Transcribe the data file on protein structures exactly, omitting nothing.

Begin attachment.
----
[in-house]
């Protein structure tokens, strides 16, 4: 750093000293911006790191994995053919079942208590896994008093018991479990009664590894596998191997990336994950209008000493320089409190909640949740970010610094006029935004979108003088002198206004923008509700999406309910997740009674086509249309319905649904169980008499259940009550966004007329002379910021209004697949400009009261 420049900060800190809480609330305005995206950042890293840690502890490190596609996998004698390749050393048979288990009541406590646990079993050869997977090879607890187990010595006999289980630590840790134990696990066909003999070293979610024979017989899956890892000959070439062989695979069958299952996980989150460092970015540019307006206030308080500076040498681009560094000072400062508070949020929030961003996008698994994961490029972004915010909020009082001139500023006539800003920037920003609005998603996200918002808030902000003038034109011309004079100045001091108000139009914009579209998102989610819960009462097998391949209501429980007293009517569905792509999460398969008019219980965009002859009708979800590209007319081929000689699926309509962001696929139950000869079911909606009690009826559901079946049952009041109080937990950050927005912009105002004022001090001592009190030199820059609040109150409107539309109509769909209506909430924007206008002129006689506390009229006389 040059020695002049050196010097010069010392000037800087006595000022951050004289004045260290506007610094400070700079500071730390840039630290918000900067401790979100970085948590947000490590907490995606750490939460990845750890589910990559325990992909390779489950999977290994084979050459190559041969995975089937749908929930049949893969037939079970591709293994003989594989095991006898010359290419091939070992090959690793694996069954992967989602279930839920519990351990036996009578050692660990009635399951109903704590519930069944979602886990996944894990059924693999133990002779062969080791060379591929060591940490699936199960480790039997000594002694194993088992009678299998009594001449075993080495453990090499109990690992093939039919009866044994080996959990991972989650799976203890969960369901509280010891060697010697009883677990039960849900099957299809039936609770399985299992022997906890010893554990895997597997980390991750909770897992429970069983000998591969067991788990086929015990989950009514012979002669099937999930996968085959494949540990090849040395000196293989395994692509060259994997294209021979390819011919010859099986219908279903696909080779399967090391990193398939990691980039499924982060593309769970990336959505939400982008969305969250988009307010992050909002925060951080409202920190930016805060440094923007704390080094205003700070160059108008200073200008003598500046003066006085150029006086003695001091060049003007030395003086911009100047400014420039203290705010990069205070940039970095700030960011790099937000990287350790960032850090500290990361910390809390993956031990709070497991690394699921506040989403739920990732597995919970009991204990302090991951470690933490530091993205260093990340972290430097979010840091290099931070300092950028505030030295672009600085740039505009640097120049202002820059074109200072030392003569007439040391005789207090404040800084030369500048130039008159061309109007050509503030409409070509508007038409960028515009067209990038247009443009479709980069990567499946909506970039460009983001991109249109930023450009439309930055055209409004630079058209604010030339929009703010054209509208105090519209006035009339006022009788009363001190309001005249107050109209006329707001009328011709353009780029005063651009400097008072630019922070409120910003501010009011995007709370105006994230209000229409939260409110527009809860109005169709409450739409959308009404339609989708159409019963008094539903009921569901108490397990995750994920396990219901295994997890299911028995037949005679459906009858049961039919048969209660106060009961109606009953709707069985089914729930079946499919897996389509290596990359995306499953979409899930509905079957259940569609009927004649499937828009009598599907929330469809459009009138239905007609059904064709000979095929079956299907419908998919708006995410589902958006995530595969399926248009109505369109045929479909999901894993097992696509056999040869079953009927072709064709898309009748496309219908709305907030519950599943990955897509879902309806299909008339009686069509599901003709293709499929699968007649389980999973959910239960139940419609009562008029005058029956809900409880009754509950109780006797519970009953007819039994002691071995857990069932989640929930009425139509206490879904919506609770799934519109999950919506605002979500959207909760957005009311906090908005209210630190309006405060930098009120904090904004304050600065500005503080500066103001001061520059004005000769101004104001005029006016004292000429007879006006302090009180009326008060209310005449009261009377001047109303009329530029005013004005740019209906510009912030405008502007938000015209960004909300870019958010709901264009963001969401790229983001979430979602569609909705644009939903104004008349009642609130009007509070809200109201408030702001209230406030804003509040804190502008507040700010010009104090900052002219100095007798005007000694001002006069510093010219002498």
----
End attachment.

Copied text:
[in-house]
């Protein structure tokens, strides 16, 4: 750093000293911006790191994995053919079942208590896994008093018991479990009664590894596998191997990336994950209008000493320089409190909640949740970010610094006029935004979108003088002198206004923008509700999406309910997740009674086509249309319905649904169980008499259940009550966004007329002379910021209004697949400009009261 420049900060800190809480609330305005995206950042890293840690502890490190596609996998004698390749050393048979288990009541406590646990079993050869997977090879607890187990010595006999289980630590840790134990696990066909003999070293979610024979017989899956890892000959070439062989695979069958299952996980989150460092970015540019307006206030308080500076040498681009560094000072400062508070949020929030961003996008698994994961490029972004915010909020009082001139500023006539800003920037920003609005998603996200918002808030902000003038034109011309004079100045001091108000139009914009579209998102989610819960009462097998391949209501429980007293009517569905792509999460398969008019219980965009002859009708979800590209007319081929000689699926309509962001696929139950000869079911909606009690009826559901079946049952009041109080937990950050927005912009105002004022001090001592009190030199820059609040109150409107539309109509769909209506909430924007206008002129006689506390009229006389 040059020695002049050196010097010069010392000037800087006595000022951050004289004045260290506007610094400070700079500071730390840039630290918000900067401790979100970085948590947000490590907490995606750490939460990845750890589910990559325990992909390779489950999977290994084979050459190559041969995975089937749908929930049949893969037939079970591709293994003989594989095991006898010359290419091939070992090959690793694996069954992967989602279930839920519990351990036996009578050692660990009635399951109903704590519930069944979602886990996944894990059924693999133990002779062969080791060379591929060591940490699936199960480790039997000594002694194993088992009678299998009594001449075993080495453990090499109990690992093939039919009866044994080996959990991972989650799976203890969960369901509280010891060697010697009883677990039960849900099957299809039936609770399985299992022997906890010893554990895997597997980390991750909770897992429970069983000998591969067991788990086929015990989950009514012979002669099937999930996968085959494949540990090849040395000196293989395994692509060259994997294209021979390819011919010859099986219908279903696909080779399967090391990193398939990691980039499924982060593309769970990336959505939400982008969305969250988009307010992050909002925060951080409202920190930016805060440094923007704390080094205003700070160059108008200073200008003598500046003066006085150029006086003695001091060049003007030395003086911009100047400014420039203290705010990069205070940039970095700030960011790099937000990287350790960032850090500290990361910390809390993956031990709070497991690394699921506040989403739920990732597995919970009991204990302090991951470690933490530091993205260093990340972290430097979010840091290099931070300092950028505030030295672009600085740039505009640097120049202002820059074109200072030392003569007439040391005789207090404040800084030369500048130039008159061309109007050509503030409409070509508007038409960028515009067209990038247009443009479709980069990567499946909506970039460009983001991109249109930023450009439309930055055209409004630079058209604010030339929009703010054209509208105090519209006035009339006022009788009363001190309001005249107050109209006329707001009328011709353009780029005063651009400097008072630019922070409120910003501010009011995007709370105006994230209000229409939260409110527009809860109005169709409450739409959308009404339609989708159409019963008094539903009921569901108490397990995750994920396990219901295994997890299911028995037949005679459906009858049961039919048969209660106060009961109606009953709707069985089914729930079946499919897996389509290596990359995306499953979409899930509905079957259940569609009927004649499937828009009598599907929330469809459009009138239905007609059904064709000979095929079956299907419908998919708006995410589902958006995530595969399926248009109505369109045929479909999901894993097992696509056999040869079953009927072709064709898309009748496309219908709305907030519950599943990955897509879902309806299909008339009686069509599901003709293709499929699968007649389980999973959910239960139940419609009562008029005058029956809900409880009754509950109780006797519970009953007819039994002691071995857990069932989640929930009425139509206490879904919506609770799934519109999950919506605002979500959207909760957005009311906090908005209210630190309006405060930098009120904090904004304050600065500005503080500066103001001061520059004005000769101004104001005029006016004292000429007879006006302090009180009326008060209310005449009261009377001047109303009329530029005013004005740019209906510009912030405008502007938000015209960004909300870019958010709901264009963001969401790229983001979430979602569609909705644009939903104004008349009642609130009007509070809200109201408030702001209230406030804003509040804190502008507040700010010009104090900052002219100095007798005007000694001002006069510093010219002498």